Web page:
The Duke of York became one of Cartier’s best customers, often purchasing jewels from the firm for his wife and daughters. This petite diamond scroll tiara was a wedding anniversary present from the Duke to his Duchess in 1936, the year before they ascended to the throne. They later gave it to the present Queen as an 18th-birthday present. It’s since been worn by Princess Margaret and Princess Anne, and in 2011, the Duchess of Cambridge memorably chose it as her bridal tiara.
This unusual diamond and aquamarine tiara, with its pinecone-inspired design, was also made by Cartier. It was another anniversary present from Bertie to Elizabeth, who by that time were King George VI and Queen Elizabeth. Elizabeth only wore it a few documented times, including the appearance above, from December 1950. In 1973, Elizabeth (then the Queen Mother) passed the tiara along to her granddaughter, Princess Anne, who still wears it today (after making a few alterations to the piece).
Made in the nineteenth century, the diamond sparkler combines rose and crescent elements that belonged to Princess Mary, Duchess of Gloucester (a daughter of King George III). It was inherited by Princess Mary Adelaide, Duchess of Teck, and then passed down to her daughter, Queen Mary, who handed it over to Queen Elizabeth. She wore it a few times during her husband’s reign, but it’s been in the vaults ever since. We know it’s currently on loan to the Duchess of Cornwall, but she has yet to wear it in public.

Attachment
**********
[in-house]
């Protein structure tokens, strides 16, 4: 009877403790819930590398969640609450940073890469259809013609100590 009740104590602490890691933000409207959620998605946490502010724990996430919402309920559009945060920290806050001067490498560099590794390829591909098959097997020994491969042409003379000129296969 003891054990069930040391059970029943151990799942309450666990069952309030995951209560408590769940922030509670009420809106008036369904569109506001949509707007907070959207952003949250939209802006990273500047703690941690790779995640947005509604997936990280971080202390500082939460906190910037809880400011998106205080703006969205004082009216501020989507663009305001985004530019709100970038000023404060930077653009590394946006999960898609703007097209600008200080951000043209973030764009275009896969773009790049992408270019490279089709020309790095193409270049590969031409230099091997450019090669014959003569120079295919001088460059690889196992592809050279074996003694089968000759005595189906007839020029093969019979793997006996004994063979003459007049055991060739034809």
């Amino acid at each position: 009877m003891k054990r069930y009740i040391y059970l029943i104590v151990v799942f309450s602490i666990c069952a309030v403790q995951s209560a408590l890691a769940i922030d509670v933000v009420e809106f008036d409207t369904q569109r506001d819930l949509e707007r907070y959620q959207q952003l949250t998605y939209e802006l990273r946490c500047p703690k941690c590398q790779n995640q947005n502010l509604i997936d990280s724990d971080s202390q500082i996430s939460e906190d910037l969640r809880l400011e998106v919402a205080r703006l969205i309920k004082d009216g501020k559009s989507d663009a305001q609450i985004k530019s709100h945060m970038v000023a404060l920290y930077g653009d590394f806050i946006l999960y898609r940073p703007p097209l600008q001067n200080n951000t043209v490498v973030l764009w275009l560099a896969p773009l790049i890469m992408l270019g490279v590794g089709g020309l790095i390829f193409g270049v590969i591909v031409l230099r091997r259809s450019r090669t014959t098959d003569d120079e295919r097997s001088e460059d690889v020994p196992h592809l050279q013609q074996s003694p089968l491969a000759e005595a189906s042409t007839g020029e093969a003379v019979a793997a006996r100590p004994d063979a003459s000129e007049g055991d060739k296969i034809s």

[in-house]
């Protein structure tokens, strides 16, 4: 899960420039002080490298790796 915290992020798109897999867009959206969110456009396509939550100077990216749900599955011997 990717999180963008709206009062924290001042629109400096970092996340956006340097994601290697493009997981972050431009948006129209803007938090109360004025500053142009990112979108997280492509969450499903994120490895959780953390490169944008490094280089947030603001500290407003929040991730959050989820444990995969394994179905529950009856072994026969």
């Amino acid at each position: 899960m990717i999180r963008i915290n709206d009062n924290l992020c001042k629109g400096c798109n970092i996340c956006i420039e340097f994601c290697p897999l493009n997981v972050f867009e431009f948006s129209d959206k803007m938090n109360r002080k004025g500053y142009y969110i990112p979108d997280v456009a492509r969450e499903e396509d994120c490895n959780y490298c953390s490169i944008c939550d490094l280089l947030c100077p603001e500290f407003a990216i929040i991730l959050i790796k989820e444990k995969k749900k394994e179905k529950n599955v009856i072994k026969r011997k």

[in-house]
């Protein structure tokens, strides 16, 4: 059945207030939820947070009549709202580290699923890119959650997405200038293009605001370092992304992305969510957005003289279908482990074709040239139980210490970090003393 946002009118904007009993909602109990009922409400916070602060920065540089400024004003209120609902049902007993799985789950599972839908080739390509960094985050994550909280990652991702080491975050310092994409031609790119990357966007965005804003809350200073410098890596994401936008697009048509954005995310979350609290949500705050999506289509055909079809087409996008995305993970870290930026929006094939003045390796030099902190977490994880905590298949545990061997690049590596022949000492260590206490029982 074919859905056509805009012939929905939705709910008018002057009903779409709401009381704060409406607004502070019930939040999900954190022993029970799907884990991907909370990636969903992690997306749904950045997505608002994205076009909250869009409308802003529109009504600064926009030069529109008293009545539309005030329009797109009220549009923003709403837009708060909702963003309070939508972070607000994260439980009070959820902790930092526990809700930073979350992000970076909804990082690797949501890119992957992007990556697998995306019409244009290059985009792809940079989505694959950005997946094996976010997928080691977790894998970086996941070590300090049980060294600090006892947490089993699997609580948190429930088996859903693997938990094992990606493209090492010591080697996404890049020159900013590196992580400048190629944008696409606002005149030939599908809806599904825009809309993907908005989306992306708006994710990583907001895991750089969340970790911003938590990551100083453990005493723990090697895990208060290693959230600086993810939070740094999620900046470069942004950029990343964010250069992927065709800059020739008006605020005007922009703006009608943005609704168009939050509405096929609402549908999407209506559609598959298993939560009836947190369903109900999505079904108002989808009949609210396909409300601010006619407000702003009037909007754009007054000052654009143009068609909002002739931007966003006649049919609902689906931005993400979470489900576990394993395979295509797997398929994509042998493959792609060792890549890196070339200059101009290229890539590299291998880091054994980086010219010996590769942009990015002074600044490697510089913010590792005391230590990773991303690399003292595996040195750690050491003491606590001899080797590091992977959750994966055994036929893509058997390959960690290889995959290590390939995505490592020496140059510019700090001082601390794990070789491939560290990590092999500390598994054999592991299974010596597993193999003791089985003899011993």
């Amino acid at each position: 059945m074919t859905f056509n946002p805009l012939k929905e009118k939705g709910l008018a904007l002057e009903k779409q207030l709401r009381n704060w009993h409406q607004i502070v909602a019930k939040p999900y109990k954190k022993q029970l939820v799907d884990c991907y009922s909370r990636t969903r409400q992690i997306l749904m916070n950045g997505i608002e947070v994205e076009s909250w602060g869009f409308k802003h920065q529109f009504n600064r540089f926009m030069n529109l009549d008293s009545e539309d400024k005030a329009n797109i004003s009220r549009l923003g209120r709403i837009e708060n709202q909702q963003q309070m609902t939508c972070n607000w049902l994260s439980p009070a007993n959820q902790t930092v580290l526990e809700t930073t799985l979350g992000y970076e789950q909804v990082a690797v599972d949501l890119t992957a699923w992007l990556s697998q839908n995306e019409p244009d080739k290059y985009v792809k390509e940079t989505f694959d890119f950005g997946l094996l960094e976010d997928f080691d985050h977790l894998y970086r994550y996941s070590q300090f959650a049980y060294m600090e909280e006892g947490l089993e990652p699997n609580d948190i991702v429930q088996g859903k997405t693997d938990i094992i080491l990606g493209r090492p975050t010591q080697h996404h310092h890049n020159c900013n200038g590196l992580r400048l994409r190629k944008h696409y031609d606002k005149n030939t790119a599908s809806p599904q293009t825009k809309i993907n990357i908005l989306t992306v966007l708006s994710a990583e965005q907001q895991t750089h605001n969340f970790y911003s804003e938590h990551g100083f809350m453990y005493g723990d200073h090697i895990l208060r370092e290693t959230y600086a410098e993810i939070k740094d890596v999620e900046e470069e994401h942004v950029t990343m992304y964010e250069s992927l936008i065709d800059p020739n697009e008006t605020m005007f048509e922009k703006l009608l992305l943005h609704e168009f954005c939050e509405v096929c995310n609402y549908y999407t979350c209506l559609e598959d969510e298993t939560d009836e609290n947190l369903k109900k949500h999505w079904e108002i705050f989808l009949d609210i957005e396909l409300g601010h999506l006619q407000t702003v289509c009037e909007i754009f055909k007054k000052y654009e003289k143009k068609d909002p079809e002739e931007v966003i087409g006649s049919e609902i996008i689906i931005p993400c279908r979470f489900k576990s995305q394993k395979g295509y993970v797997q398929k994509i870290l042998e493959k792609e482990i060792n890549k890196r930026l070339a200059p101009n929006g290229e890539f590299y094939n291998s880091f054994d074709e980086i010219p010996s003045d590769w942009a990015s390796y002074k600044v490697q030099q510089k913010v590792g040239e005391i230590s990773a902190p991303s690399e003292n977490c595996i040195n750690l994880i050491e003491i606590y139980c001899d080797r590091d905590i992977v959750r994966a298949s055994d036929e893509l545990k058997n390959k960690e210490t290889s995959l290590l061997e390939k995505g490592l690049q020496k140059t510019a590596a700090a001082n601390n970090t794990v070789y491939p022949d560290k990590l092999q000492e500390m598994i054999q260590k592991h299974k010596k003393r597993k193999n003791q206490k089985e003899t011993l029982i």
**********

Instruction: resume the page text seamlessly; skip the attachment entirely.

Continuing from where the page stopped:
Another Teck family heirloom, this convertible necklace/tiara of diamond circles along belonged to Princess Mary Adelaide. The jewel eventually made its way to Queen Mary, who passed it along to Queen Elizabeth. She wore the piece occasionally, before handing it over to Princess Margaret. Today, the convertible tiara belongs to Margaret’s son, the Earl of Snowdon.
In 1919, Queen Mary commissioned this classic diamond fringe tiara as a more modern, wearable alternative to the one worn by Queen Victoria. Mary passed the tiara to Queen Elizabeth at the time of the accession in 1936. She owned it until 2002, loaning it to both Queen Elizabeth II and Princess Anne as a royal wedding tiara. The Queen doesn’t wear it often these days, but it remains one of the most identifiable tiaras in her collection. She also recently loaned it to Princess Beatrice for her wedding.